Well, there can’t be any serious shortage of money. Besides all that startup capital in violently stolen land and labor, this 5% of the world’s people gobbles up a whole 1/3 of all of the planet’s resources; but, just a tiny 1% of these settlers owns and controls 40% of that pie. 10% owns almost 75% of it; and 4 out of 10 get to divvy up the leftover one-hundredth. Interesting.
So, what’s all this excess accumulation serving? Where, in practice, one dollar equals one vote, more is squandered on methods of mass murder and intimidation than the military expenditures made by the rest of the world; and, incidentally, more is spent on military bands than on the entire NEA. More, mostly underfunded, human beings are warehoused in those peculiar institutions of incarceration than anyplace else, while plenty of kids have got parents who are scuffling to get by while working double shifts. If folk values like hard work really did count, people doing slave labor would be the richest around.
What activities (and who) gets the money - and what doesn’t get the money - isn’t just some shoulder shrugging instance of “historical inevitability.” What gets cared for, and what doesn’t - which voices get heard and which don’t - are choices, and are, at larger scales, arguably social engineering. (Besides, why censor outright what attrition can dispose of better than half the time?) There’s more than one reason that, back in the invasion days (of North America, that is), even a lot of the Europeans who were adopted into indigenous communities refused to go back.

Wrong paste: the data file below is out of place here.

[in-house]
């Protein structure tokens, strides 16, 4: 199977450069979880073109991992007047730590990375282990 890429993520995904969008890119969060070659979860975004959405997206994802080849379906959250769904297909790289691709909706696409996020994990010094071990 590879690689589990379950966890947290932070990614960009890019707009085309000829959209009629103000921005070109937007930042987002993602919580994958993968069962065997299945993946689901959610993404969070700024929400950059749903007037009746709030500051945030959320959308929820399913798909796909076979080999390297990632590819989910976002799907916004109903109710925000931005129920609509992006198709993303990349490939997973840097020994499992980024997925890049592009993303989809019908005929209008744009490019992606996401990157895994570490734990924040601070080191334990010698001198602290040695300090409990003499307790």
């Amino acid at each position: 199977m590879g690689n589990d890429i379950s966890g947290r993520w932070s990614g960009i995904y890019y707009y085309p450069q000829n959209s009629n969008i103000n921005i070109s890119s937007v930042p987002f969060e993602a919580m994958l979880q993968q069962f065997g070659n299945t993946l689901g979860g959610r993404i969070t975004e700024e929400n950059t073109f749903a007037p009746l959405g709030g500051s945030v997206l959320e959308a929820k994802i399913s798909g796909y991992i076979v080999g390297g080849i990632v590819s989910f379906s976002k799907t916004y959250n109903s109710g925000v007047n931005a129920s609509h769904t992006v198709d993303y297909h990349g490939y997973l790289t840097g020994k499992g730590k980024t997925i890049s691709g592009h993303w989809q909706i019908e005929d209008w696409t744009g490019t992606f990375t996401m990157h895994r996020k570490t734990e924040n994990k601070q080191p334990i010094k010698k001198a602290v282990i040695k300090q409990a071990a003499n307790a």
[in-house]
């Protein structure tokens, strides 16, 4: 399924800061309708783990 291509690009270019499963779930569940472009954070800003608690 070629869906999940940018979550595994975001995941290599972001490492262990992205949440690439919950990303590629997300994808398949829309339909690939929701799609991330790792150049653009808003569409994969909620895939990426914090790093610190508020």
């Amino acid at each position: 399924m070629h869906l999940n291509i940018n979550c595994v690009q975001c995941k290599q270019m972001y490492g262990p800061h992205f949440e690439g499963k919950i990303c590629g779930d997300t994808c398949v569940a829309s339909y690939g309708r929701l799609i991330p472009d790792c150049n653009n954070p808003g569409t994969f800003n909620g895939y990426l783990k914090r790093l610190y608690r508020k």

Well, Gandhi did think western civilization would be a good idea. What happens to music is just a very, very tiny part of the effect of these, um... suspect imbalances; and it’s useful to keep in mind that music has always functioned as a conduit of hope and continuity in the face of what are, in the long run, absolutely overwhelming odds.
The title, the drum is honor enough, is a translation from the Yoruba ayantola, which is also part of Dr. Juma Santos Ayantola, who was to have played dun dun on this recording had not the University of Ghana made him an offer he couldn’t refuse; but, most importantly, given Newman’s, Steve’s and Hill’s wonderful work, the title continues to suit the character and intent of the music: the drum is honor enough.
There was something of a gantlet to run leading up to this music’s arrival in the Spirit Room. I’d appointed myself to compose all this new music for the recording and to try to get beyond what I’d already done on which way what. The time frame wasn’t going to allow for the usual seasoning process with the band, but I took the leap anyway of organizing 5 compositions into more or less completed form in advance, which brought on at times a sensation of juggling 5 novels simultaneously, worrying myself over characters and plot development while trying to keep each story from bleeding over into the others. This was both unusual and absorbing.